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Carter v. Marques

United States District Court, D. Minnesota

July 1, 2019

Jermaine Carter, Plaintiff,
v.
R. Marques, Defendant.

          REPORT AND RECOMMENDATION

          LEO I. BRISBOIS U.S. MAGISTRATE JUDGE

         This matter comes before the undersigned United States Magistrate Judge pursuant to a general referral in accordance with the provisions of 28 U.S.C. § 636 and Local Rule 72.1, as well as, upon Petitioner Jermaine Carter's Petition for Writ of Habeas Corpus pursuant to 28 U.S.C. § 2241. [Docket No. 1].

         For the reasons set forth herein, the Court recommends that the Petition for Writ of Habeas Corpus, [Docket No. 1], be DENIED, and this action be DISMISSED without prejudice.

         I. Background

         On November 21, 2008, Petitioner Jermaine Carter pled guilty to a single count of conspiracy to distribute cocaine in violation of 21 U.S.C. § 841(b)(1)(A) (See, No. 08-cr-00042 (JAJ/TJS) (S.D. Iowa) [Docket No. 39-2]). On April 24, 2009, Petitioner was sentenced to a term of natural life imprisonment, with the caveat that if released he would be subject to ten years of supervised release. (See, Id. [Docket No. 49]). On November 23, 2016, Petitioner received an executive grant of clemency that converted his term of natural life to a term of 180 months imprisonment to be followed by 10 years of supervised release (See Id. [Docket No. 58 at 2]).

         Petitioner is currently incarcerated at the Federal Correctional Institution in Sandstone, Minnesota (hereinafter “FCI Sandstone”). (Petition [Docket No. 1]). He has a projected release date of June 28, 2020, via the current good time conduct calculation. (See, https://www.bop.gov/inmateloc and searching Petitioner's Prison Id. No. 08718-030).

         II. Discussion

         Petitioner argues that the Bureau of Prisons (hereinafter “BOP”) should immediately recalculate his good conduct credit in accordance with the First Step Act of 2018's amendments to 18 U.S.C. § 3264(b) affecting the calculation of good time credits to expedite his release date. (See, Petition [Docket No. 1]).

         A. Exhaustion of Administrative Remedies

         It is well established that a federal prisoner seeking relief through a writ of habeas corpus pursuant to 28 U.S.C. § 2241 must first exhaust the administrative remedies available to him. See, Mathena v. United States, 577 F.3d 943, 946 (8th Cir. 2009) (“A prisoner may bring a habeas action challenging the BOP's execution of his sentence only if he first presents his claim to the BOP.”); Willis v. Ciccone, 506 F.2d 1011, 1015 (8th Cir. 1974) (“If grievance procedures provide an adequate means for impartial review, then a federal prisoner must exhaust available administrative remedies within the correctional system prior to seeking extraordinary relief in federal court.”). In the present case, the Petition indicates that Petitioner has not exhaust the administrative remedies available to him. (Petition, [Docket No. 1], at 2-3).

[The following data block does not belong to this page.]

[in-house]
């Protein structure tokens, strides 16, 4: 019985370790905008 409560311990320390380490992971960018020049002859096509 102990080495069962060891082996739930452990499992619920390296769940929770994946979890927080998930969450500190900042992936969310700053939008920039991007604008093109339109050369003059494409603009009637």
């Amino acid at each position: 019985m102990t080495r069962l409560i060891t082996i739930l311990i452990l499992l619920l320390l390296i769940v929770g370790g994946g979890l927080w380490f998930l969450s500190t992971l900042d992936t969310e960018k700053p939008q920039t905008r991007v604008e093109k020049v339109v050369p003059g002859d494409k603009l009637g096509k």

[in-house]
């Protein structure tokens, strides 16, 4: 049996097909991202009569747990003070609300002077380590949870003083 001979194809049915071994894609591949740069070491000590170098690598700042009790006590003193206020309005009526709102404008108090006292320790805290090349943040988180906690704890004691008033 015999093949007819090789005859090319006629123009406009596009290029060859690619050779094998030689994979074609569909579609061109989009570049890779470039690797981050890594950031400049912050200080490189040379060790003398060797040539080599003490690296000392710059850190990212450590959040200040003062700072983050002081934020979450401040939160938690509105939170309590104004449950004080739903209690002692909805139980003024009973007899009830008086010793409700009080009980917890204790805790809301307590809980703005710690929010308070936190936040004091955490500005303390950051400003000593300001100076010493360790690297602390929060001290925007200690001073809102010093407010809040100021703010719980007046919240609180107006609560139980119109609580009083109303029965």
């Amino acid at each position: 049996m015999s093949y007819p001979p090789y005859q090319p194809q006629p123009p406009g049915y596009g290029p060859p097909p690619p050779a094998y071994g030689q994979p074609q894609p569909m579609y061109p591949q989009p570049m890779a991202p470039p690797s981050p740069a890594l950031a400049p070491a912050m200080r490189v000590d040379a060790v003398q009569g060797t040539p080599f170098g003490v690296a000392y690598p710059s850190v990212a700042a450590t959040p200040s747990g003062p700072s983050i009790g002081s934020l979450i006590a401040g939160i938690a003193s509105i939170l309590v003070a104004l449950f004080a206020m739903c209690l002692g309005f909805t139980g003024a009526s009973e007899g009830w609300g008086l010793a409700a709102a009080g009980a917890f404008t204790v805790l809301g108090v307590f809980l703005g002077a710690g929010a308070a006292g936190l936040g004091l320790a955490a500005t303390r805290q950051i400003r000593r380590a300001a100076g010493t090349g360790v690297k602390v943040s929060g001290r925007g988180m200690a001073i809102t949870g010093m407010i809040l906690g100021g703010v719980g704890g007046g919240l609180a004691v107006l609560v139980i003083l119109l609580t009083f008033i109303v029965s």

The exhaustion requirement is not jurisdictional. See, Lueth v. Beach, 498 F.3d 795, 797 n.3 (8th Cir. 2007). It is, however, generally enforced absent circumstances which justify an exception. See, e.g., Masri v. Watson, No. 16-cv-4132 (MJD/FLN), 2017 WL 1131891 (D. Minn. Feb. 17, 2017) (denying habeas petition for failure to exhaust all available administrative remedies); Knox v. United States, No. 16-cv-879 (WMW/KMM), 2016 WL 6022940 (D. Minn. Oct. 13, 2016) (same); Aguilar v. United States, No. 15-cv-487 (SRN/JSM), 2015 WL 5719166, at *2 (D. Minn. Sept. 29, 2015) (noting that “habeas petitioners can be excused from the exhaustion requirement if proceeding through the administrative remedy process would undoubtedly be an exercise in futility that could serve no useful purpose”). The Eighth Circuit has held that a Federal District Court may err by considering the merits of a petition for a writ of habeas corpus when the petitioner “failed to demonstrate he had” properly exhausted his administrative remedies prior to seeking habeas corpus relief. See, United States v. Thompson, 297 Fed.Appx. 561, 562 (8th Cir. 2008).

         There are exceptions, however, to the exhaustion requirement for habeas petitioners, including when requiring a habeas petitioner to exhaust all available administrative remedies would be futile and serve no useful purpose. See, Aguilar, 2015 WL 5719166, at *2. Courts have also excused the exhaustion requirement when the issues raised in the action are time-sensitive and may become moot without expeditious judicial resolution. See, Simon v. L. LaRiva, No. 16-cv-146 (ADM/TNL), 2016 WL 1626819, at *3-4 (D. Minn. March 10, 2016).

         In the present case, the undersigned is cognizant that Petitioner contends that he may be improperly denied an earlier release date via good time credit if the present matter is not resolved in a timely manner. The time-sensitive nature of Petitioner's claim, combined with the relative ease of resolution, persuades the undersigned to recommend that the Court excuse the exhaustion requirement and address Petitioner's claims.

         B. ...


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